The result of incorrect abscess treatment
Chloe, a 9-year-old Quarter Horse mare, had been diagnosed by the veterinarian with two abscesses. She was given "special shoes" ( see below ) that were intended to protect her from the mud which was mistakenly diagnosed to be the direct cause of her abscesses. The shoes had compounded the problem and as a result, the poor horse could barely walk by the time she ultimately came to my attention.
The shoes were not only glued to the hoof capsule but screws were also used, unintentionally causing new portals of entry for bacteria. Abscesses, or in this case horn-maceration, are caused by Fusobacteria which can only increase in the absence of air. The first picture below shows how the shoe trapped the bacteria in between the horn and the shoe. The second picture shows the exact source of the Fusobacterium, the remains of droppings that were left on the hoof and then hastily covered with the shoe. The perfect nourishment for an abscess.
The shoe did not address the cause of the problem. It simply masked the symptoms. Cole's new owner decided to take the shoes off and contacted me.
The actual reason that the bacteria could undermine the sole is the deformation of the hoof capsule. The pictures below show how the toe wall flares. The flare causes a stretch of the epidermal lamellae. By restoring the physiological hoof shape with correct trimming, the risk of re-occurring abscesses is significantly minimized.
The bacteria undermined the entire sole and frog. The moment it is exposed to air, the bacteria die and a new healthy horn is produced. The horse walked better immediately the moment it stood on the hoof's newly created bearing edge.
3 days later, sole and frog are protected by a new and harder horn; Chloe is running around on her turn-out without boots. The coronary band of the inner hoof wall becomes decompressed. As a result, the hoof capsule can grow back parallel and aligned to the coffin bone.
1 year later:
The next case suffered from recurring abscesses. We see 3 abscesses in the pictures that broke through the coronet. The thus created gaps need to grow down. The horse was not lame anymore when it got referred to me, but the owner was wondering why the horse got one abscess after the other, only on the same foot. I told her that the hoof shape is crucial in this case as in most cases. The arrows in the second picture show how shifted and distorted the heels are.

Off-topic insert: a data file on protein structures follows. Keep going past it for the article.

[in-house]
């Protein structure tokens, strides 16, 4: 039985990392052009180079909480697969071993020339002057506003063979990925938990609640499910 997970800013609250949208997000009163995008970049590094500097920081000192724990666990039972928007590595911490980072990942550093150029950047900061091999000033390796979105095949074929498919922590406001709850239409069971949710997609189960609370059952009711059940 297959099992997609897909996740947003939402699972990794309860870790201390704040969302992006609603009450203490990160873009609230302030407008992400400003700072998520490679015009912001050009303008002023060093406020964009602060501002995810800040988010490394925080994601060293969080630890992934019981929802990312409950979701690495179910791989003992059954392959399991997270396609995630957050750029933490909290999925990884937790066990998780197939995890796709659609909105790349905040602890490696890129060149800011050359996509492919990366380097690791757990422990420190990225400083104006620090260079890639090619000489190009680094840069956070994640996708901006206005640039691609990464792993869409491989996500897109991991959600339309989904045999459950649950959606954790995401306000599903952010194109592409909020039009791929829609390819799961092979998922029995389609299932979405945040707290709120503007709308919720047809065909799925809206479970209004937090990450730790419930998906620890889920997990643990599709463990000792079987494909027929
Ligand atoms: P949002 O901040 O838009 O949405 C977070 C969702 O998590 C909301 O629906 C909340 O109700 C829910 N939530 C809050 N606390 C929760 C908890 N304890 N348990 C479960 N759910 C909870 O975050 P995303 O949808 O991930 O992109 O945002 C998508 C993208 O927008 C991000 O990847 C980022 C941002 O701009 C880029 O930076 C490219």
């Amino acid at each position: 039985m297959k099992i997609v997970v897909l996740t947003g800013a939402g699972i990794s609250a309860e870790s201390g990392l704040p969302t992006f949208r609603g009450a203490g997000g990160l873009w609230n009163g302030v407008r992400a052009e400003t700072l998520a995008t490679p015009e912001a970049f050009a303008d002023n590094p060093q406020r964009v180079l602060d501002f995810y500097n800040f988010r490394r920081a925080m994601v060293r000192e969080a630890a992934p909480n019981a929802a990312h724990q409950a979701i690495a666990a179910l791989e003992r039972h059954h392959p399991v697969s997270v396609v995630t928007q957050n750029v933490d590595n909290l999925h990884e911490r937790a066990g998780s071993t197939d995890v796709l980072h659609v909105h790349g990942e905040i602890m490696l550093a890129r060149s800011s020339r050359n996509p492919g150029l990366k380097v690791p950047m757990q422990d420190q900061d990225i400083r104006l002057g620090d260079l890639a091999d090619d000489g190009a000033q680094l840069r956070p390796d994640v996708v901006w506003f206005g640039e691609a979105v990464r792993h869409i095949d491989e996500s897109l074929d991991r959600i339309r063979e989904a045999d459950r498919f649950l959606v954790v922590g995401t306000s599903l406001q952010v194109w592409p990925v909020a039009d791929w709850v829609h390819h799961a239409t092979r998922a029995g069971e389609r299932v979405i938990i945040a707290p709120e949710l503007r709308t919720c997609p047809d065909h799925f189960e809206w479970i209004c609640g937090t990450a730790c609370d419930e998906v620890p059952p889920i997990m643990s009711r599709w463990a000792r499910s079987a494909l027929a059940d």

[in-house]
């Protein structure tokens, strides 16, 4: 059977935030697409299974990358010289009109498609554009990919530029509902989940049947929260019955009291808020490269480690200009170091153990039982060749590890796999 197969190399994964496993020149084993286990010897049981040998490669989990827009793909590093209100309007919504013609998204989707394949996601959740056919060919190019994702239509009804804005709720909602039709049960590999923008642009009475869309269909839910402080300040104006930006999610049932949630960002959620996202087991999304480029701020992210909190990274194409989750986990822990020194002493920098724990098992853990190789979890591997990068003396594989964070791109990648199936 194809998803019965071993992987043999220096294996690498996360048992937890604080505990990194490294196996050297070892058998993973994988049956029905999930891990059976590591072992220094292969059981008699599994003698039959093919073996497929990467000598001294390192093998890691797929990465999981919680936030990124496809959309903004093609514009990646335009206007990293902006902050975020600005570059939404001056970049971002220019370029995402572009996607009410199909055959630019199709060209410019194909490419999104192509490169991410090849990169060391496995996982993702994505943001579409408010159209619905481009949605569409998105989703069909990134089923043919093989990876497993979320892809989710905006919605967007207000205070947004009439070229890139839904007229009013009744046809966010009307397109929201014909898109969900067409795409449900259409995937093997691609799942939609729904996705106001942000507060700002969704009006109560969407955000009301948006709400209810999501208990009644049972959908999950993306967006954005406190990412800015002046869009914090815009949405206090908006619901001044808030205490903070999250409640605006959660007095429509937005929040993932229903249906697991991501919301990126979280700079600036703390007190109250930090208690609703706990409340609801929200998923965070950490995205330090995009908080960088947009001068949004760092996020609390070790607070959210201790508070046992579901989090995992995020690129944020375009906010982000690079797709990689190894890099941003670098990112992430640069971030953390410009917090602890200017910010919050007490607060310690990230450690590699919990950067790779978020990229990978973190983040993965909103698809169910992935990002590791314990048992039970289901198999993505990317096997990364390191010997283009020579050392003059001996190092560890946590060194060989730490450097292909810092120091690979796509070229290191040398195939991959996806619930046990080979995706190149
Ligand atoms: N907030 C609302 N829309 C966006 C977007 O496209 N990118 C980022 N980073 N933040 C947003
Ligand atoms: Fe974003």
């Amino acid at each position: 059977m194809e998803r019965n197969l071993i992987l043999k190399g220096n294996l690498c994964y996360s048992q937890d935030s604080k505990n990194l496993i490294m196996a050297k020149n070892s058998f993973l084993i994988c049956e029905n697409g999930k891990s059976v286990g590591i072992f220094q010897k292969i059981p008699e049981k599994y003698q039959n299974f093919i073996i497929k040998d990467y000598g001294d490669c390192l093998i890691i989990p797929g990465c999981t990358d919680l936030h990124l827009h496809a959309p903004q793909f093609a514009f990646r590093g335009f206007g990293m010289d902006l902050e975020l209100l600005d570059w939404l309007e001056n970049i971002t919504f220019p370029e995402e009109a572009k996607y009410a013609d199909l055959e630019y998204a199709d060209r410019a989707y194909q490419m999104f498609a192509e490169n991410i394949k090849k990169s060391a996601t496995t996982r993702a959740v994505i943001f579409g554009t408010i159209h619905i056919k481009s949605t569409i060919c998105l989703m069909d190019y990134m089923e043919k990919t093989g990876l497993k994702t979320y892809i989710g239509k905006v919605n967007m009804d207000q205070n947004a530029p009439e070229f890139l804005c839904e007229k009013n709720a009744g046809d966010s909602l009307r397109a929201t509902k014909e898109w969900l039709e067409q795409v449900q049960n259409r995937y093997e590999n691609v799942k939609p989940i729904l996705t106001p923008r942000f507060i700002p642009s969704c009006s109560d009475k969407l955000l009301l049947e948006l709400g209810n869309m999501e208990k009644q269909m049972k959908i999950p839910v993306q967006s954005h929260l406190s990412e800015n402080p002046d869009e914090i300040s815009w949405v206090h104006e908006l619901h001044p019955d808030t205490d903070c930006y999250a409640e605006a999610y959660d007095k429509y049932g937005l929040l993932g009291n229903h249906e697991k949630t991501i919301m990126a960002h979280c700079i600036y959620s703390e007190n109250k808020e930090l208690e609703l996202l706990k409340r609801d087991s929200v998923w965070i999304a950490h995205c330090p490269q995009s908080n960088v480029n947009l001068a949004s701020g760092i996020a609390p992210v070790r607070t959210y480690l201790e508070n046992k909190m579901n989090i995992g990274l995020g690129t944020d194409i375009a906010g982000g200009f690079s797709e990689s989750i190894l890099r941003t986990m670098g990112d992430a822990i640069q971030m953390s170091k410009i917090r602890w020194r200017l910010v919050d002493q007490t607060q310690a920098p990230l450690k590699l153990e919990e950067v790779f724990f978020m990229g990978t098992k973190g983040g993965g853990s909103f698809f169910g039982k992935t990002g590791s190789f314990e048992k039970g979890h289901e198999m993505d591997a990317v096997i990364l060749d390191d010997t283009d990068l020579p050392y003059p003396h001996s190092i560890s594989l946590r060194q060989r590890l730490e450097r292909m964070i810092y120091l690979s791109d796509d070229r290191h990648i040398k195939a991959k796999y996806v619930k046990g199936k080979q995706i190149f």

The first abscess happened approximately 6 months ago and caused a huge horizontal gap in the hoof wall (picture front view). The bent medial quarter wall causes distractive forces to the side that work against the toe wall. The tubules can’t withstand these opposing forces and are torn out of their bond vertically at the weakest point, exactly where the abscess cut through the hoof wall. The bacteria broke through the coronary band 6 months ago, right where the tubules are being produced.
Because the connective tissue has been eaten by bacteria, a cavity is left behind between the hoof wall and the dermal lamellae, which must grow out completely. If existing negative distractive forces such as a flaring hoof wall are not being controlled, the condition will not be healed. New bacteria can easily enter into the open gap and infest newly produced horn. The next abscess is on its way.
4 months later:
4 months later, the newly produced hoof wall grows down straighter. The coronet is balanced as are the heels.
7 months later:
The horse grows a completely new hoof, different shape, and size. The cracks will close up and grow out as well.
11 months later:
Andrea moved into a different barn. The hooves reacted positively to the different turnouts. 4 months after the move:
The transformation of a club foot
Jewel, an 11-year-old Quarter horse mare with an acquired club foot that had been incorrectly treated her entire life. Many approaches have been unsuccessfully tried out to "fix" the problem, from nailed shoes to glue-on versions. The result is a terribly deformed hoof capsule with an enormous discrepancy between the hoof wall and bone axis, as shown on the x-ray. Jewel had been lame for 4 years. At the moment, after only 3 months of Preventive Hoof Care, she is lame-free but still in boots on her paddock. She will soon walk barefoot again.
The following pictures show the medial and lateral views. The treatment started in early September 2018. Treatment intervals were two weeks. Jewel’s hoof is still in a boot, as the ground where she walks is hard. The area of the sole where the tip of her coffin bone is situated is of course still very sensitive. Her rehabilitation will continue for at least another 7 months. She will be dealing with that problem for the rest of her life.